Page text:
This article originally appeared in the Press Enterprise, February 2022.
Recently formed, Inland Empire Black Workers Center (IEBWC) has hit the ground running, building community partnerships and enrolling local workers in its pre-apprenticeship program.
In collaboration with community partners, water agencies, and Inland Empire Works (IEWorks), IEBWS is creating equitable pathways to careers in water and wastewater. The first phase of the program is a pre-apprenticeship, which prioritizes opportunities for workers from Black communities, individuals re-entering the workforce after justice system involvement and workers in communities facing income inequality and environmental inequality.
“We are building leadership all the time,” the organization’s Associate Director, Dr. Nosakhere Thomas said. “Everyone should have a voice and with us, they have a space where they won’t be judged and will be heard.”
Participants in the pre-apprenticeship program are given the training required to enter the apprenticeship program and ultimately a career in water or wastewater. The program offers soft skills in communication, resume creation, leadership and professional etiquette. Participants also receive first aid training, OSHA certification and basic water math prep. They are also enrolled in a credited water course at San Bernardino Valley College. The program is free to participants and supported by funding from the US Department of Education and CA High Road Training Partnership.
In addition to ensuring participants receive relevant and meaningful training, IEBWC is also dedicated to removing any barriers to participation. The organization may help with transportation, childcare, tutoring, Chromebooks and Wi-Fi connections. IEBWC will also help participants who need assistance in getting a valid driver’s license
“We realize and understand that these small barriers have kept people out of the workforce and out of the pipeline to be equipped and prepared for work,” Dr. Thomas said. “We have services built in so that we can remove some of the barriers.”
Participants in the program must be 18 years or older, have a high school diploma or GED, a driver’s license and are required to be vaccinated to attend San Bernardino Valley College. The first cohort will begin on March 21, 2022, and the second will begin in January 2023. Workers interested in finding out more about the program can visit the organization’s website.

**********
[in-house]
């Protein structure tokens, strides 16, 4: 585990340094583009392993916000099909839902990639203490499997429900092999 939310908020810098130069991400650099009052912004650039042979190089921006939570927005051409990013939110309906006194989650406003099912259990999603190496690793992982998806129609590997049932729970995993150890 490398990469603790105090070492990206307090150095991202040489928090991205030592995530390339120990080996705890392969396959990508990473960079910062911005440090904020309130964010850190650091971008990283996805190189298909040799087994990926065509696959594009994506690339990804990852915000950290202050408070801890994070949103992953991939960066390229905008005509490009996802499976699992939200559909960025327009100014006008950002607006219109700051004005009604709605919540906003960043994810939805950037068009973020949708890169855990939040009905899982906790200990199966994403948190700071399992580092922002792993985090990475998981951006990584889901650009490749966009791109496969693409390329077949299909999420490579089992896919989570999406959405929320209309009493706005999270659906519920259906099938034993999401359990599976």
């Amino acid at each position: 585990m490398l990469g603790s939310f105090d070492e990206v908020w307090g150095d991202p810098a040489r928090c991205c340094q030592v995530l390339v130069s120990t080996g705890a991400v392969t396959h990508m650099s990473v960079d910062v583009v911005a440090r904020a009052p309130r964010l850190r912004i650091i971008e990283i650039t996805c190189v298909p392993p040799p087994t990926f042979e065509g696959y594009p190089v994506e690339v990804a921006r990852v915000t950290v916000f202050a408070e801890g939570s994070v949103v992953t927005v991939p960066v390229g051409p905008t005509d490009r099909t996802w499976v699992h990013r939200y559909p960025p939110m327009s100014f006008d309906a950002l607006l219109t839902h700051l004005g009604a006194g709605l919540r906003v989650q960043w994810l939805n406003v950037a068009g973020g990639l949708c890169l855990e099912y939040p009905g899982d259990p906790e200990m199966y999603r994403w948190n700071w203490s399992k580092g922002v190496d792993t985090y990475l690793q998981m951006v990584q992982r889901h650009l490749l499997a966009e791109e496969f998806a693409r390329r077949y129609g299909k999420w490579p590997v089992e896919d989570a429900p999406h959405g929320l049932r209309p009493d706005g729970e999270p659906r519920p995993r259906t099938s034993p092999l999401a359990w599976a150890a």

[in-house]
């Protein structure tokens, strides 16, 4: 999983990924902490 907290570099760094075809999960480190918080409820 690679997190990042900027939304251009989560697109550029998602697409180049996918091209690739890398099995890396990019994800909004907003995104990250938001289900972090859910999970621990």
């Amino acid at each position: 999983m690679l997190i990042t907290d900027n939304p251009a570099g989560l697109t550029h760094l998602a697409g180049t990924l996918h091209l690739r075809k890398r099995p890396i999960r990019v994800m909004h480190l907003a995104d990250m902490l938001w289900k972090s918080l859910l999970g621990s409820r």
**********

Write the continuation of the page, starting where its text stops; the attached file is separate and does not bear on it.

IEBWC is actively seeking applicants and sharing information about its program. Dr. Thomas said he has experienced an individual’s hopelessness and despair dissipating with the realization that there is an inroad to a career. Current applicants include a gentleman whose schooling in a water program was interrupted due to COVID-19 and he has been unable to find a job. Dr. Thomas has also connected with people of color who feel they have been challenged by their race in securing employment.
There are 9 Black Workers Centers around the country including IEBWC. The Inland Empire, Los Angeles and San Diego Centers create a Southern California hub where the organizations can support one another, helping to build capacity and sharing infrastructure resources.
Recently, IEBWC received a grant from the Black Equity Fund through the Inland Empire Community Foundation to support its efforts in convening and organizing.
IEBWC has a goal of creating new partnerships and finding funders with missions and goals that align with the organization’s work. The organization also welcomes individuals who wish to become volunteers. There are opportunities to assist with communications to the community, help at events and the organization welcomes volunteers willing to offer their skillset to the cause.
Power is attained by organizing and this power affects policy and everything else changes as a result, Dr. Thomas said.
“Let us strengthen the community together, be heard, and build leadership and change,” Dr. Thomas said. “It’s all for the purposes of justice, jobs and dignity.”
More information: https://www.iebwc.org/ or (888) 461-8885
Photo: (L-R) IEBWC Associate Director, Nosakhere Thomas | California Labor and Workforce Development Agency Secretary, Natalie Palugyai | IEBWC Community Organizer, Dominique Dean
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